Test specifications provide a descriptive outline of a test and can include information about the construct measured, the format and structure of a test, the number of items, and other information as needed. In this week’s Learning Resources, there is a test specification template (attached)that you should now complete for your proposed Final Project. This will help guide you through determining the specifications for your test. There is also a completed template that you may look at as a reference.
The Assignment (1–2 pages)
By Day 7, submit completed test specifications for your Final Project test using the Test Specifications Template provided in this week’s resources.
Test Specifications Template
Determine whether you want to measure a trait, ability, emotional state, disorder, interest, attitude, or other construct:
( Ability, such as musical skill, writing skill, intelligence, or reading comprehension, ( Personality Trait, such as extroversion, creativity, or deviousness, ( Disorder, such as anxiety, depression, or psychotic thought disorder, ( Emotion, such as happiness or anger, ( Attitude, such as authoritarianism or prejudice, ( Interest, such as career-related interests.
( Other: ____________________________
Describe the specific construct you want to measure in a word or two: ____________________
Now describe the construct using several sentences. What behaviors are associated with the construct? Does it include more than one quality or dimension?
Describe your process for initially generating items. Will you interview experts? Review textbooks or journal articles? Look at diagnostic criteria in the DSM?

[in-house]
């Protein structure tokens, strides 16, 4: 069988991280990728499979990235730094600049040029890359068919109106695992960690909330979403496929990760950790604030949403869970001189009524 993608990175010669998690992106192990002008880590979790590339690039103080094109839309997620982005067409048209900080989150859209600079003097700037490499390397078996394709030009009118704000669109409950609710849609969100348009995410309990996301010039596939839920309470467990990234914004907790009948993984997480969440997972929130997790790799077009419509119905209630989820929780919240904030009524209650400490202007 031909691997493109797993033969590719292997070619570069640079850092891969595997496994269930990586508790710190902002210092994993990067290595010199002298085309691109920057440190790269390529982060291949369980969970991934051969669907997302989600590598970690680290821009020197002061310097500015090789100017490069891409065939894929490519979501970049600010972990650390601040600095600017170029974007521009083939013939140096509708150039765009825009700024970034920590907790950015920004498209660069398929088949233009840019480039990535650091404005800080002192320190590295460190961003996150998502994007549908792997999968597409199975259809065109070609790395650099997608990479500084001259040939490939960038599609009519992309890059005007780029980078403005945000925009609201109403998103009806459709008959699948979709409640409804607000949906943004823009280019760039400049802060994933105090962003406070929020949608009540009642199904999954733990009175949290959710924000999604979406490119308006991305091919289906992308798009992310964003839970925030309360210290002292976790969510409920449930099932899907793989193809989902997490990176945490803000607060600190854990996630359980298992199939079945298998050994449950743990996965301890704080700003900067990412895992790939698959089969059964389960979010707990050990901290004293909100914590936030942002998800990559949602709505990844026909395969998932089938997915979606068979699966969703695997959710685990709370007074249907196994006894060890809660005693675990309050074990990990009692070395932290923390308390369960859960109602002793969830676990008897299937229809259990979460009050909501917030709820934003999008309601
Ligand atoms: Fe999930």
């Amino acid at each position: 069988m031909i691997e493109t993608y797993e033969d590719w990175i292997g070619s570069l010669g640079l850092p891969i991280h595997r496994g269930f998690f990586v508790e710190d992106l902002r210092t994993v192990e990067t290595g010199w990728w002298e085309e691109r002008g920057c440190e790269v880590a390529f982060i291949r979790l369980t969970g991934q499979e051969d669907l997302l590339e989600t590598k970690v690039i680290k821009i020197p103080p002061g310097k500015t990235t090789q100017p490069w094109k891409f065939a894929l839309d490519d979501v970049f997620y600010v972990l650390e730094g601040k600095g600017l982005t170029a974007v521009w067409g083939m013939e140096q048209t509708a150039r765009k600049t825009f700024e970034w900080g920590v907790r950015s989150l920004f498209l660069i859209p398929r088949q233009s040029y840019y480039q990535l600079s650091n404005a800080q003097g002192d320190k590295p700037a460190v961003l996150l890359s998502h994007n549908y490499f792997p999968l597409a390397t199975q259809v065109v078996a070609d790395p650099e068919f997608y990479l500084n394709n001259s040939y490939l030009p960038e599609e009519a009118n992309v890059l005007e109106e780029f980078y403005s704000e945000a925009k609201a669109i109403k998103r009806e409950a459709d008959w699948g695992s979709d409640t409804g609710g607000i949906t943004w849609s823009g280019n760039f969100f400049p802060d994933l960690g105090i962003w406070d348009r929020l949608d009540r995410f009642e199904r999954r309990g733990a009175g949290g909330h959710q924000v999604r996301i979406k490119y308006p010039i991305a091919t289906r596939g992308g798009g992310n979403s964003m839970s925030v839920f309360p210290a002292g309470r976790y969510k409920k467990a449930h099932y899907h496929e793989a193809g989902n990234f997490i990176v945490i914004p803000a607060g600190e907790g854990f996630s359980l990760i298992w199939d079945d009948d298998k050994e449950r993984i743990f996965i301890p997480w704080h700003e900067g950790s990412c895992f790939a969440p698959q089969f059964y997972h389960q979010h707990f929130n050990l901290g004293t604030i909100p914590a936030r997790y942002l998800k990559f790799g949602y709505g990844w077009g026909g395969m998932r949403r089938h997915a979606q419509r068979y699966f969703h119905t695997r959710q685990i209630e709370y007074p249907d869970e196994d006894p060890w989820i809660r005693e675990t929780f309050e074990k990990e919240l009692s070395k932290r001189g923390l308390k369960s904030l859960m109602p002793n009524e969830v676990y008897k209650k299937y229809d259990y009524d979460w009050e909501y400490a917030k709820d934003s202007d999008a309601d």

Think about the format and phrasing of your items. For instance, some tests use first-person statements, such as “I enjoy swimming,” while others use questions, such as “Do you enjoy swimming?” Other tests might use single-word prompts, such as “Swimming,” and ask for the test-taker to rate this and other words on a scale of 1–5 in order to indicate the degree of interest or enjoyment. Some tests use pictures rather than words, and some are administered to an informant other than the client, such as a parent or work supervisor.
Think about the response format for your items. Yes/No responses or a Likert scale are popular for personality tests. If you use a Likert scale, consider how many response options there will be and whether your scale will have a neutral midpoint. Multiple-choice is a format that is familiar in academic tests. (Some tests use open-ended responses, but this is difficult to score and too complex for this exercise.)
Now write one typical item for your test, demonstrating your item and response format:
How many items will your initial test include? Keep in mind that you need to create about twice as many test items initially, because you will discard about half of them during your item analysis. __________
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